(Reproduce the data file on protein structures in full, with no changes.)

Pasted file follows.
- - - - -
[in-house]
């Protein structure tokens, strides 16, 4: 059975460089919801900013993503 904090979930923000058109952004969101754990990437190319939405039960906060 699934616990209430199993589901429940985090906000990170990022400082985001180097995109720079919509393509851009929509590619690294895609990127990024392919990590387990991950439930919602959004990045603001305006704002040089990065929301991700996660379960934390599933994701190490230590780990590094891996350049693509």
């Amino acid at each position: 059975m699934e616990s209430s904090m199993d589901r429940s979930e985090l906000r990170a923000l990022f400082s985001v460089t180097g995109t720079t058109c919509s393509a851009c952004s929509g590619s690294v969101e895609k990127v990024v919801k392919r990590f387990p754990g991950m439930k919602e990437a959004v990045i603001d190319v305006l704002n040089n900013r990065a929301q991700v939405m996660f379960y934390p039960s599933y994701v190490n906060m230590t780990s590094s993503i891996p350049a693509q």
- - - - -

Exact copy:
[in-house]
């Protein structure tokens, strides 16, 4: 059975460089919801900013993503 904090979930923000058109952004969101754990990437190319939405039960906060 699934616990209430199993589901429940985090906000990170990022400082985001180097995109720079919509393509851009929509590619690294895609990127990024392919990590387990991950439930919602959004990045603001305006704002040089990065929301991700996660379960934390599933994701190490230590780990590094891996350049693509």
């Amino acid at each position: 059975m699934e616990s209430s904090m199993d589901r429940s979930e985090l906000r990170a923000l990022f400082s985001v460089t180097g995109t720079t058109c919509s393509a851009c952004s929509g590619s690294v969101e895609k990127v990024v919801k392919r990590f387990p754990g991950m439930k919602e990437a959004v990045i603001d190319v305006l704002n040089n900013r990065a929301q991700v939405m996660f379960y934390p039960s599933y994701v190490n906060m230590t780990s590094s993503i891996p350049a693509q």